Perth is synonymous with beaches, yet there are surprisingly few excellent ocean-facing restaurants. Fleur Bainger finds a stylish new arrival.

They say you can turn up at The Shorehouse in thongs with sand still stuck to your toes.

It’s a wonderful idea – and one that might catch on in time – but for now, the $3 million revamped restaurant facing Swanbourne Beach is a magnet for Perth’s beautiful people.

Their leather sandals give way to razorback dresses, expensive jewellery and sleek bobs, or leather leggings and messy, Blake Lively-style plaits.

It’s hard not to stare at all the privileged beauty – 90 per cent feminine with a dash of male-model lookalikes and a few silver foxes – in the white-on-grey room.

Breezy, smart but not too showy

The décor matches the clientele: breezy and smart, but not too showy. Weatherboard feature walls offset plush booths; a bar stool-height banquette grants ocean views; and bentwood chairs encircle tables leading to an expansive deck.

The Shorehouse could’ve gone either way but fortunately, there’s very little snobbery and a fair lug of fun. It comes down, perhaps, to owner Scott Taylor, himself often spotted in bare feet, whether at the beach or not.

The loveable lad with charisma to burn has proven himself repeatedly in Perth, with the just relaunched Beaufort Local (formerly Beaufort Street Merchant), Enrique’s School For To Bullfighting bar, and fancy Trustee restaurant in the CBD. The Shorehouse exudes a playful vibe that suggests it will be no less successful than its siblings.

Bloody Marys for everyone

For starters, it shares their love of polished booze, including five styles of Bloody Mary. I swoon over a smoky incarnation with a porcine twist, care of bacon-washed bourbon.

My plus-one selects a lemongrass-licked gin and tonic from six options, so fresh he could down it all day. The wine list is impressive – and there are heaps of by-the-glass options.

The kitchen is run by Oliver Gould, a chef who earned his stripes over nine years at Stokehouse in Melbourne, taking out the Good Food Guide’s Young Chef of the Year for 2014. The trademark of his coastal menu is clean food packed with flavour.

More substance than style

Each dish is presented prettily, but there’s more substance than style, which is refreshing. Take the charcoal oven-finished Exmouth tiger prawns, tails blackened, gently smoked and heaving with baby caper tang.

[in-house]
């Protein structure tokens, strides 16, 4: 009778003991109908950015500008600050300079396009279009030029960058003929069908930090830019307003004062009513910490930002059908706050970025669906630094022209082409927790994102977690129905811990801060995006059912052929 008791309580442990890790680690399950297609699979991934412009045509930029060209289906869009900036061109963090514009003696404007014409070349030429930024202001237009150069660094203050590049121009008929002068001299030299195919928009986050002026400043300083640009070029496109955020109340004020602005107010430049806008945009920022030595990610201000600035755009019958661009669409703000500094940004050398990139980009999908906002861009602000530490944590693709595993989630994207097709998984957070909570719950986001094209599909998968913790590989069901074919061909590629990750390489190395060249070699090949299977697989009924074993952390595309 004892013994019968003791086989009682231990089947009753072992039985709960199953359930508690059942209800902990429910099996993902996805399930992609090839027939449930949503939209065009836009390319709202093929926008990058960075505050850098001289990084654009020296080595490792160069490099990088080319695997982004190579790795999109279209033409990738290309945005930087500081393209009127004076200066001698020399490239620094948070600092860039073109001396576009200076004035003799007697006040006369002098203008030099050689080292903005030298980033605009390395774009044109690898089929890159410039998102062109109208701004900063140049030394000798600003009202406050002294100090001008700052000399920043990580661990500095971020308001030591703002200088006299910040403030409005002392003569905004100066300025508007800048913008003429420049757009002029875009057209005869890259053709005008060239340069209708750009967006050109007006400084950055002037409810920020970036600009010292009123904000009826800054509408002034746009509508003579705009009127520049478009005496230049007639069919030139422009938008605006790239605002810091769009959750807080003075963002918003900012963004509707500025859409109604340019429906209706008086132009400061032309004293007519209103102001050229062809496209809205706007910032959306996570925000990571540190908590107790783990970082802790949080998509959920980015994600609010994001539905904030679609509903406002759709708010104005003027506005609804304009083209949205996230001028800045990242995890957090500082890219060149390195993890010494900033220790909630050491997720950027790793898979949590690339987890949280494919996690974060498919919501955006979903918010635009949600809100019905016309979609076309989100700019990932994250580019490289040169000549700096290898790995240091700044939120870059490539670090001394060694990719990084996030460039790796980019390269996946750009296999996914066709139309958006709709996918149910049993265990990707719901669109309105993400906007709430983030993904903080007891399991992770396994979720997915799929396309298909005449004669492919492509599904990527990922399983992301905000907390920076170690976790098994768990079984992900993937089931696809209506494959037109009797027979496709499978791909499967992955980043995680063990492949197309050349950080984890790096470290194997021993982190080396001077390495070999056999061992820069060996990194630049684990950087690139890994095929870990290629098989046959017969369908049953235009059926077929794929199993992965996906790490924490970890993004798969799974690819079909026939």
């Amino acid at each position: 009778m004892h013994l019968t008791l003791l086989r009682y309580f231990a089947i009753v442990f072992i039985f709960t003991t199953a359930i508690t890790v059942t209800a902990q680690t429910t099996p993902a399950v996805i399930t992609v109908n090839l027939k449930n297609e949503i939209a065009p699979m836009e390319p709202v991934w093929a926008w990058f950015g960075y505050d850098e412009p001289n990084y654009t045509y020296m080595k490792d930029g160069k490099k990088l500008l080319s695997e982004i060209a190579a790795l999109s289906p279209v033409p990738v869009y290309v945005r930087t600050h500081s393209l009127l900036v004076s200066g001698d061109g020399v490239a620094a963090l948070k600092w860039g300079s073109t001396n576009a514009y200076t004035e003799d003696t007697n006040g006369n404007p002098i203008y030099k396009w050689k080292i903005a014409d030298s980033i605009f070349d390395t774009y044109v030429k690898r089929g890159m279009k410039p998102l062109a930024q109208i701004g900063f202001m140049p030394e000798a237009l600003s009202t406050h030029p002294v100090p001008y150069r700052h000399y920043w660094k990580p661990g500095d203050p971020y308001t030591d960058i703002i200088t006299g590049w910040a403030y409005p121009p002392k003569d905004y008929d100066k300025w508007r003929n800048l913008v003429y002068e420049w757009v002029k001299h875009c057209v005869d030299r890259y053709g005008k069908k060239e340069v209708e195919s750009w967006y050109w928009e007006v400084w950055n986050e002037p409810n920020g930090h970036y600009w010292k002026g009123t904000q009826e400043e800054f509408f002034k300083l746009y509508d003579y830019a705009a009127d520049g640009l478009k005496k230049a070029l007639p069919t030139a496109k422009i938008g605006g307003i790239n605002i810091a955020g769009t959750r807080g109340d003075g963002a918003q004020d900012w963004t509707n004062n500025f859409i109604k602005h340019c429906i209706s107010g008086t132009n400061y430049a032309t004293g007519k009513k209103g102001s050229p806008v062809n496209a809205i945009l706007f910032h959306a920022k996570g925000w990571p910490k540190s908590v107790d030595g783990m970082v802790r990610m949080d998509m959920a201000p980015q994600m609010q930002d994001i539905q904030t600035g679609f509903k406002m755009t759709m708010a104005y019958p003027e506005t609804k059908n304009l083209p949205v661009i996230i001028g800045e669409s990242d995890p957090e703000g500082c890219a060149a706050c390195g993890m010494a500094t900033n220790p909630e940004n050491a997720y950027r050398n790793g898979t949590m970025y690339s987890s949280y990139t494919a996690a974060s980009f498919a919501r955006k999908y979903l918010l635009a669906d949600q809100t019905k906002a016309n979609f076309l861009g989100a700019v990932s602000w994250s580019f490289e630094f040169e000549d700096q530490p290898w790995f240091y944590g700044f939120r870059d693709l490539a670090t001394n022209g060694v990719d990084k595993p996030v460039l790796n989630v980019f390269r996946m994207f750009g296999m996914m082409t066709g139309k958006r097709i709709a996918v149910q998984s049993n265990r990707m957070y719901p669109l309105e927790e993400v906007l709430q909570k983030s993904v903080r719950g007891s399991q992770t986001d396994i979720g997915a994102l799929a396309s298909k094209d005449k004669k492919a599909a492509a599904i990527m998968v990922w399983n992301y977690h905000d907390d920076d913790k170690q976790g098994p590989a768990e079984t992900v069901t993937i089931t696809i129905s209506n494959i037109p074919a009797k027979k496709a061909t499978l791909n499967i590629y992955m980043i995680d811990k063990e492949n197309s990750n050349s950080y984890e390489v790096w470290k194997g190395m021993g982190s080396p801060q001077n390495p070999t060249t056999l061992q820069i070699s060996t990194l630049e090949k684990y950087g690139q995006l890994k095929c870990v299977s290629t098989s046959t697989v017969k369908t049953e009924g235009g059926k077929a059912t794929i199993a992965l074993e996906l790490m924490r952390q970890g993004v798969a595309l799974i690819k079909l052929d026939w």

At five juicy crustaceans for $35 (I count them twice, just to be sure) they’d want to be good – and they are. Each prawn head slides off like it’s greased with Vaseline: expertly cooked.

The simple dressing on the heirloom tomato salad – 12-year-old, sticky balsamic imported from Italy and Aussie olive oil – is so good I could drink it.

More generosity could’ve been shown with the torn mozzarella morsels, but the flavours exploding from the black, red and yellow orbs mask the scroogery. Pert broad beans and house-made croutons cement this as the dish of the day.

We eye off the raw seafood menu but opt for the crab linguine, slurping up its steamy broth sweetened with sea urchin paste and garlic slivers, wishing we’d ordered the larger dish.

We exit as the sun’s glare turns the Indian Ocean silver, sucking in our tummies as we pass the glamour girls and, at last, pulling off our shoes to reach the sand.

The details: The Shorehouse

Where: 78 Marine Parade, Swanbourne, Perth –

Verdict: People-watching and ocean views provide the eye candy, while the food is strong enough to demand a three-way attention split. With breakfast recently added to the mix, there might be more thonged feet coming directly from the beach.

Score: 3.5/5

We rated: The outlook is dreamy, particularly if you’re under the front deck’s stripy yellow umbrellas.

We’d change: The service was distracted, forgetting the tables that weren’t raucous and boozy.

Notes: It’s ferociously busy so be sure to book and plan for at least $60 per head, more if celebrating the view with a few glass clinks. Also, the beach to the far right is clothing-optional – expect to blush if you wander too far along the sand!

All AT reviews are conducted anonymously and our writers pay their own way – so we experience exactly what you would.

Australian Traveller issue 67

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